May
30

The politics of a potential LIRR strike delay

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Here is an interesting bit from Newsday: While the UTU has not officially requested a 60-day delay for its looming summer strike, union officials have floated the idea of pushing the strike back from the summer to mid-September. The strike would begin on September 17 instead of July 19, seemingly sparing Long Island’s summer tourism season.

“Our members care about Long Island and its economy,” Anthony Simon, general chairman of the Sheet Metal, Air, Rail and Transportation Union/United Transportation Union, said to the Long Island newspaper. “All we would need is the MTA to mutually agree on the extension.”

The MTA seems willing to entertain the request, thus giving both sides more time to work out a deal. Overall, though, this is an interesting political move by the UTU. It shows their willingness to recognize the public need, and it pushes the strike date closer and closer to Election Day. I have a hard time believing Gov. Andrew Cuomo, looking for a resounding victory, would allow a strike seven weeks before New York voters head to the polls, and the UTU knows this as well. As always, stay tuned.



Categories : Asides, LIRR, UTU

9 Responses to “The politics of a potential LIRR strike delay”

  1. anon_coward says:

    i’d say a summer strike would be seen as the union’s fault
    a september strike would have more pressure on the MTA to pay up

  2. Larry Littlefield says:

    “I have a hard time believing Gov. Andrew Cuomo, looking for a resounding victory, would allow a strike seven weeks before New York voters head to the polls, and the UTU knows this as well.”

    That depends on how he wants to run. If he wants to take on Ed Koch’s “liberal with sanity” mantle, refusing to knuckle under to a union in the aftermath of the disability scandal might work for him.

    He’s going to be re-elected Governor. The question is what plays in the race for President, if he chooses, or for his legacy.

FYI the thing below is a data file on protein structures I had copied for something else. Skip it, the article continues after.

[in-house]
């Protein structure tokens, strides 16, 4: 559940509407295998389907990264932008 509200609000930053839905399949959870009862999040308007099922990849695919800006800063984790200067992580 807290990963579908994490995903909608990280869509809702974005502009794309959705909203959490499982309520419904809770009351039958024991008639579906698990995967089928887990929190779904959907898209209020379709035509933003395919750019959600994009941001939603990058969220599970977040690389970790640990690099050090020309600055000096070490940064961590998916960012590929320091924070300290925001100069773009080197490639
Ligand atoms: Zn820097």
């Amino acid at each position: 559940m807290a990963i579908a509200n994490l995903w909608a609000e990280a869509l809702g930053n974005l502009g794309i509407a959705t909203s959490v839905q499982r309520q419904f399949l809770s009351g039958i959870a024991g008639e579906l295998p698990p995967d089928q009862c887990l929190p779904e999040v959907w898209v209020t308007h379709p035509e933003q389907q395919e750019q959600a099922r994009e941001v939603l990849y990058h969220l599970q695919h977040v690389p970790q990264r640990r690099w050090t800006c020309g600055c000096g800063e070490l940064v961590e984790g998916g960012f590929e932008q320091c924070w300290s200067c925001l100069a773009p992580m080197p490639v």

• Bolwerk says:

      I don’t have time to research this more, but what is the WFP saying about this? They seem like the type of soft-left milqeutoasts who would take the LIRR’s side hook, line, and sinker. (Despite the LIRR union’s members likely largely disagreeing with them on almost every other “progressive” issue.)

      • Larry Littlefield says:

        In some ways the “progressives” just represent self-interest groups. Remember: the executive/financial class, the political/union class, and the serfs.

        We haven’t had real “progressives” as there were when the term was defined around here for 40 years.

        • Bolwerk says:

          The Democrats are the conservatives, for better or for worse. They are clinging decisions/ideas made 40 (Roe v. Wade) to 80 (New Deal) years ago. This is especially true in NYS.

    • Walt Gekko says:

      The bigger thing Cuomo has to worry about if he runs for President is to not do anything that could cost the Democrats Florida, a state with 29 electoral votes and one that has swung both ways. Florida would be way more important than New York transit issues if he runs for President.

  3. rob says:

    Union out to deceive us again. Ridership is LOWER during summer, and when the strike would be LESS painful. So that, of course, is why they would postpone it.

  4. Bolwerk says:

    The politics of this are actually almost hilariously ad hoc. It has the superficial trappings of dopey faux-populist Democratic/union sycophancy, mixed with smug Republikan avariciousness and chauvinism. Almost nobody should want to touch this situation.

    Schlong Gisland isn’t exactly Cuomo’s base, so maybe he doesn’t give that much of a shit. Making a spectacle of sticking it to an especially egregious union has political risks for him, though it might pay off if he runs for president and wants to show off his I-really-am-a-Red-Stater credentials. (Never worked for Obama, but then Cuomo isn’t black.) If done carefully, it does let him pet the peckers of all the less-egregious unions, which probably still need to have no said to them more often. Hell, it might even pay off with the Wall Street types Cuomo would want to impress if he runs for POTUS.

    But Cuomo never seemed like someone who wanted to take big political risks. He seems to have a history of quietly capitulating to actual power, and everybody getting screwed by the LIRR unions (riders, potential riders who can no longer afford it, voters) has little of that.

  5. Subutay Musluoglu says:

    And this is how nothing ever changes in New York State – there will be no work rule changes, no concessions on the part of the union, and just like the father cut off Peter Stangl at the knees in 1994, the son will do the same with Prendergast 20 years later. Everyone should brace for more years of mediocrity at the LIRR – the railroad that still thinks it’s running an excursion railroad in the late 19th Century.

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